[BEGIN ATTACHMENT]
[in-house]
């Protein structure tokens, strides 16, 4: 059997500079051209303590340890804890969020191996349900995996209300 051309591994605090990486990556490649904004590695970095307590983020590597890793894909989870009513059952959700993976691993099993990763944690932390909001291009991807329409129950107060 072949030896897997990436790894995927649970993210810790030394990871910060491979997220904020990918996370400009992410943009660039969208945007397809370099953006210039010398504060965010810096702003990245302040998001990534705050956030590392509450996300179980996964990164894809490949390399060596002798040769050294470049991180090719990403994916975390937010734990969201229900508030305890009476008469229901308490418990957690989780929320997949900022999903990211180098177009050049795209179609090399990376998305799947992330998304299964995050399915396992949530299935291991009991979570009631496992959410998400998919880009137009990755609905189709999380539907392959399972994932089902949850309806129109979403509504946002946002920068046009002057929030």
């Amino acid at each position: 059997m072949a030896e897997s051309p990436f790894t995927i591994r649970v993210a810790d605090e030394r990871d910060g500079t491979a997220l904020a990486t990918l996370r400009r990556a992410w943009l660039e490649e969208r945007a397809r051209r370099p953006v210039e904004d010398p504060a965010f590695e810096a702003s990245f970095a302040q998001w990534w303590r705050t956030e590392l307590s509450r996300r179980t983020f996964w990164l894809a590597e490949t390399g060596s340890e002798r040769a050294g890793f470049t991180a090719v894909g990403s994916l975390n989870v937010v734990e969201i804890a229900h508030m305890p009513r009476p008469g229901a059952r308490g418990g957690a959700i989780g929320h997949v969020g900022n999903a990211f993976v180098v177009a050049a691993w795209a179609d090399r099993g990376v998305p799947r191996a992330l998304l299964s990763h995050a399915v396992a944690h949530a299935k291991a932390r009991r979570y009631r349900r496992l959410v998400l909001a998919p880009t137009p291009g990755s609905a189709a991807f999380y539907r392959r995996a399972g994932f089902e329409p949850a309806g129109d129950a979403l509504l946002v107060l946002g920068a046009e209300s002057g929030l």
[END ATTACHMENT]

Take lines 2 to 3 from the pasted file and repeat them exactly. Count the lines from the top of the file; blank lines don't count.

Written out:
């Protein structure tokens, strides 16, 4: 059997500079051209303590340890804890969020191996349900995996209300 051309591994605090990486990556490649904004590695970095307590983020590597890793894909989870009513059952959700993976691993099993990763944690932390909001291009991807329409129950107060 072949030896897997990436790894995927649970993210810790030394990871910060491979997220904020990918996370400009992410943009660039969208945007397809370099953006210039010398504060965010810096702003990245302040998001990534705050956030590392509450996300179980996964990164894809490949390399060596002798040769050294470049991180090719990403994916975390937010734990969201229900508030305890009476008469229901308490418990957690989780929320997949900022999903990211180098177009050049795209179609090399990376998305799947992330998304299964995050399915396992949530299935291991009991979570009631496992959410998400998919880009137009990755609905189709999380539907392959399972994932089902949850309806129109979403509504946002946002920068046009002057929030």
């Amino acid at each position: 059997m072949a030896e897997s051309p990436f790894t995927i591994r649970v993210a810790d605090e030394r990871d910060g500079t491979a997220l904020a990486t990918l996370r400009r990556a992410w943009l660039e490649e969208r945007a397809r051209r370099p953006v210039e904004d010398p504060a965010f590695e810096a702003s990245f970095a302040q998001w990534w303590r705050t956030e590392l307590s509450r996300r179980t983020f996964w990164l894809a590597e490949t390399g060596s340890e002798r040769a050294g890793f470049t991180a090719v894909g990403s994916l975390n989870v937010v734990e969201i804890a229900h508030m305890p009513r009476p008469g229901a059952r308490g418990g957690a959700i989780g929320h997949v969020g900022n999903a990211f993976v180098v177009a050049a691993w795209a179609d090399r099993g990376v998305p799947r191996a992330l998304l299964s990763h995050a399915v396992a944690h949530a299935k291991a932390r009991r979570y009631r349900r496992l959410v998400l909001a998919p880009t137009p291009g990755s609905a189709a991807f999380y539907r392959r995996a399972g994932f089902e329409p949850a309806g129109d129950a979403l509504l946002v107060l946002g920068a046009e209300s002057g929030l």